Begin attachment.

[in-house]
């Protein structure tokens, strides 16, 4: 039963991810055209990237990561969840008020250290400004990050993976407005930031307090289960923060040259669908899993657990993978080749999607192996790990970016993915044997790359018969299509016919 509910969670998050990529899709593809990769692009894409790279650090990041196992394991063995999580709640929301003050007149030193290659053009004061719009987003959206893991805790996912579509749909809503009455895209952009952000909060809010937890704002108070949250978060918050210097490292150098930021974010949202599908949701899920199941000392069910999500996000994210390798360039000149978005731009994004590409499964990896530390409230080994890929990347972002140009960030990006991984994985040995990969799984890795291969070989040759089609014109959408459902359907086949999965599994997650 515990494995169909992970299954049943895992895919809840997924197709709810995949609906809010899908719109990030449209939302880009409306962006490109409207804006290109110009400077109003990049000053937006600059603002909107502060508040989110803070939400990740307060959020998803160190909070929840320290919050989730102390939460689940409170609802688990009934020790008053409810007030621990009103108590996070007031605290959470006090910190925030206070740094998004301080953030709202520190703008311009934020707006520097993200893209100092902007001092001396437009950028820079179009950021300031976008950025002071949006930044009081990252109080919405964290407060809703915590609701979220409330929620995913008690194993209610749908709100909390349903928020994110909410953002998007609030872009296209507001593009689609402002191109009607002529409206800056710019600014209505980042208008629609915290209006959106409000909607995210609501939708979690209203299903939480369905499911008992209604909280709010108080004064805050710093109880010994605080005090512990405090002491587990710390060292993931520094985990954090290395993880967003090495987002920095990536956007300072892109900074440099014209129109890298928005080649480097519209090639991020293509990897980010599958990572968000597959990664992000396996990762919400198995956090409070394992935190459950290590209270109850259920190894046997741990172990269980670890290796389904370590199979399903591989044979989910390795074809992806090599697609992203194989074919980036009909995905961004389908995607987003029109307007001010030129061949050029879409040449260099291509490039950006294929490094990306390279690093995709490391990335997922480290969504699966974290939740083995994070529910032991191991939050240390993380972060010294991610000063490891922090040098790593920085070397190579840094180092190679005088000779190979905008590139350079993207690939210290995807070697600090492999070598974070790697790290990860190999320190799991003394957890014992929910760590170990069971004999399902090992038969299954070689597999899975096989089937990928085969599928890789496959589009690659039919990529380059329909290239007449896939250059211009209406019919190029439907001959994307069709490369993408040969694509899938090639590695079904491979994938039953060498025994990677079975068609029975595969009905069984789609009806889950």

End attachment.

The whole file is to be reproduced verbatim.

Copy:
[in-house]
């Protein structure tokens, strides 16, 4: 039963991810055209990237990561969840008020250290400004990050993976407005930031307090289960923060040259669908899993657990993978080749999607192996790990970016993915044997790359018969299509016919 509910969670998050990529899709593809990769692009894409790279650090990041196992394991063995999580709640929301003050007149030193290659053009004061719009987003959206893991805790996912579509749909809503009455895209952009952000909060809010937890704002108070949250978060918050210097490292150098930021974010949202599908949701899920199941000392069910999500996000994210390798360039000149978005731009994004590409499964990896530390409230080994890929990347972002140009960030990006991984994985040995990969799984890795291969070989040759089609014109959408459902359907086949999965599994997650 515990494995169909992970299954049943895992895919809840997924197709709810995949609906809010899908719109990030449209939302880009409306962006490109409207804006290109110009400077109003990049000053937006600059603002909107502060508040989110803070939400990740307060959020998803160190909070929840320290919050989730102390939460689940409170609802688990009934020790008053409810007030621990009103108590996070007031605290959470006090910190925030206070740094998004301080953030709202520190703008311009934020707006520097993200893209100092902007001092001396437009950028820079179009950021300031976008950025002071949006930044009081990252109080919405964290407060809703915590609701979220409330929620995913008690194993209610749908709100909390349903928020994110909410953002998007609030872009296209507001593009689609402002191109009607002529409206800056710019600014209505980042208008629609915290209006959106409000909607995210609501939708979690209203299903939480369905499911008992209604909280709010108080004064805050710093109880010994605080005090512990405090002491587990710390060292993931520094985990954090290395993880967003090495987002920095990536956007300072892109900074440099014209129109890298928005080649480097519209090639991020293509990897980010599958990572968000597959990664992000396996990762919400198995956090409070394992935190459950290590209270109850259920190894046997741990172990269980670890290796389904370590199979399903591989044979989910390795074809992806090599697609992203194989074919980036009909995905961004389908995607987003029109307007001010030129061949050029879409040449260099291509490039950006294929490094990306390279690093995709490391990335997922480290969504699966974290939740083995994070529910032991191991939050240390993380972060010294991610000063490891922090040098790593920085070397190579840094180092190679005088000779190979905008590139350079993207690939210290995807070697600090492999070598974070790697790290990860190999320190799991003394957890014992929910760590170990069971004999399902090992038969299954070689597999899975096989089937990928085969599928890789496959589009690659039919990529380059329909290239007449896939250059211009209406019919190029439907001959994307069709490369993408040969694509899938090639590695079904491979994938039953060498025994990677079975068609029975595969009905069984789609009806889950």